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What Is So Natural About "It"?
Out in the paddock I watch as Lizzy encourages Honcho, one of the River Valley Stables horses, to push a ball around. No ordinary ball this one, rather a ball over 1 metre in diameter. Honcho is certainly not yet at the stage of getting a Manchester United signing, however, what is more interesting is why he is pushing the ball around at all.
What is the Point in that?
Where Did "It" Come From?
Over the last several years River Valley Stables has been on the Natural Horsemanship Path. Natural Horsemanship you may ask. What is "It"?
Well funnily enough, "It" was what it was originally called. This new way of interacting with a horse was simply called "It", by its original practitioners, Tom and Bill Dorrance, Ray Hunt, and other western horsemen like them, legends in their own time.
Where did the Term Natural Horsemanship Come From?
The style of Natural Horsemanship followed by River Valley is the Parelli System. It was Pat Parelli, the inventor of this system who coined this phrase.
Pat Parelli had been a rodeo bronc rider for 14 years before retiring from the sport and becoming a horse trainer. It was while doing this that he realised that it was not so much horses that needed to be trained at all.
Who Needed to be Trained?
Pat Parelli came to understand it was humans who primarily needed to be trained so they could understand horses. From this observation, the Parelli Natural Horsemanship System was born.
A system of horse (and rider) training that works with the horses nature. But more than that, a system that starts from the beginning, assuming that both horse and rider really have no knowledge. This approach was unique when it was first introduced, as other training systems all presumed the rider at least had a basic understanding.
Who Benefits from this System?
To understand how Natural Horsemanship benefits both the rider, and the horse, I interviewed Russell Higgins, a 4 Star Parelli Instructor. He had this to say;
"The benefits are where the horse becomes more calm, trusting and confident. It willingly accepts the lead and guidance of the rider, and the two develop this harmonious relationship. The rider benefits by having a safer, more fun and responsive horse, while the horse will actually look forward to the interaction with the rider."
How Does this System Differ From Traditional Horse Training Systems?
If you have ever spent anytime riding horses, you will remember that you always got on from the left side.
Why the left side?
Mounting a horse from the left side is simply one example of what most horse training is still based on. That is a style of training to get a horse and rider ready for mounted combat, a system of training devised over 100s of years by the military. A very mechanical system.
You mount from the left because your sword hung on the left side of your body - you could do yourself quite a mischief if your sword was hanging in the wrong place whilst getting into the saddle. From this understanding you realise that many of these types of practices are no longer relevant, but still widely practised.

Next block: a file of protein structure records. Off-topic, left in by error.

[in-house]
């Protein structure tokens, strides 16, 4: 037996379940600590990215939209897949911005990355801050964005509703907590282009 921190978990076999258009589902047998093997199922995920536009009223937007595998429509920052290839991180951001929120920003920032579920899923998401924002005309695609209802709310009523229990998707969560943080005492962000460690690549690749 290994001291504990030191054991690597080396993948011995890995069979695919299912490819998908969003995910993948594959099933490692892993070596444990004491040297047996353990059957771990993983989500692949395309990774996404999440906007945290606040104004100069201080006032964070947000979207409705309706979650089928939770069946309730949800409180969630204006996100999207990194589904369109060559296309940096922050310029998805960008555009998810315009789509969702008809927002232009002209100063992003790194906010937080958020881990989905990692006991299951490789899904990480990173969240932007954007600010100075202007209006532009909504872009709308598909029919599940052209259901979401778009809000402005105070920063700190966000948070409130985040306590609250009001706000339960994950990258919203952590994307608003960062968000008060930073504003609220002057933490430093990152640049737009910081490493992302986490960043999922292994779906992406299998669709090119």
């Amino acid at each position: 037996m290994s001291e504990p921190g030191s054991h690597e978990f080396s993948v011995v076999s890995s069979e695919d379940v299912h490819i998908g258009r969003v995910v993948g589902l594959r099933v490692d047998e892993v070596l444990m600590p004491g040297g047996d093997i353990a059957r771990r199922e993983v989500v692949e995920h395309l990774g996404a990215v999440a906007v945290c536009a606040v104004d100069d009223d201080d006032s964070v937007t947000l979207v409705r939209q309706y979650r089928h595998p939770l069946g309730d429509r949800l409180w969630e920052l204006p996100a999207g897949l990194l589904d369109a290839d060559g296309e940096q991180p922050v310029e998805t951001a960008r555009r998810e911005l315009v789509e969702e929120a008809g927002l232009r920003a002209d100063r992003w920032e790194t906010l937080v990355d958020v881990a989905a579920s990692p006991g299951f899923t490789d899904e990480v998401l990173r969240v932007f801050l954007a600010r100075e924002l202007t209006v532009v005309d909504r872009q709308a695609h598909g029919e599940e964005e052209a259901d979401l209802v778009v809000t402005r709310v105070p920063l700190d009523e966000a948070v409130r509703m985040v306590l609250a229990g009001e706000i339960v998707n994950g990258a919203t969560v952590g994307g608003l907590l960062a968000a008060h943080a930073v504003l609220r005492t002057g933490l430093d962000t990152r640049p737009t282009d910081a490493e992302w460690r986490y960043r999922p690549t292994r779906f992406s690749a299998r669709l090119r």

Hence at the core of Natural Horsemanship is the relationship between horse and rider, not where a sword was best to hang.
What is the Single Biggest Problem Encountered in Horse Training?
To find out what the single biggest problem encountered in horse training is, I again turned to Russell Higgins.
Russell's answer may surprise those who have watched any number of animal shows, and probably grown up in an urban environment. According to Russell, the single biggest issue is that people think like people, (no surprises there), but they also seem to believe that horses also think like people - just big equine four footed people.
There is almost a belief that this big four footed equine person reacts to situations and has feelings as a human would. Sorry folks, but people react like people, and horses react like horses. As Russell says, "It is only once we respect them as horses, that true progress can be made in the relationship".
Even odder in this relationship, is that on the one hand horses are a prey animal, their reactions are tuned to avoid being eaten, humans on the other hand are predators, and that is how horses view us.
The key to the relationship then is to get to the stage where the horse no longer sees us as predators. A relationship where the horse trusts us, but also where the horse realises that in a way the human is the dominant "horse" in the herd and feels comfortable about being lead and guided by a human.
What About Jumping and Eventing Horses?
Most horses involved in Jumping or Eventing have not been trained under a Natural Horsemanship style of training, and even where this style of training has occurred a steel bit in the horses mouth is still used to get the fineness of control that is required.
However, even in these most traditional forms of horsemanship, Natural Horsemanship techniques are increasingly being used.
So back to "It". Why was Honcho Playing with the Ball?
The ball is used to boost a horse's confidence while encouraging curiosity and focus. With an inflated diameter (height) of over 1 metre, the ball allows the trainer to simulate things the horse may be afraid of and also helps build confidence around objects in motion and sudden movements.
Honcho was having fun. He was having "a ball" with the ball.
And at River Valley Stables?
When I talk to Nicola or Lizzy, who do most of the horse training, I notice that now they are very positive about how much happier (possibly a human concept) the horses are, and just as importantly, how much of a better time their riders are having.
I think that is probably reason enough.
If you want to experience what it is like to interact with a horse in a more natural way, then join a River Valley Stables Trek. More details at - www.rivervalley.co.nz
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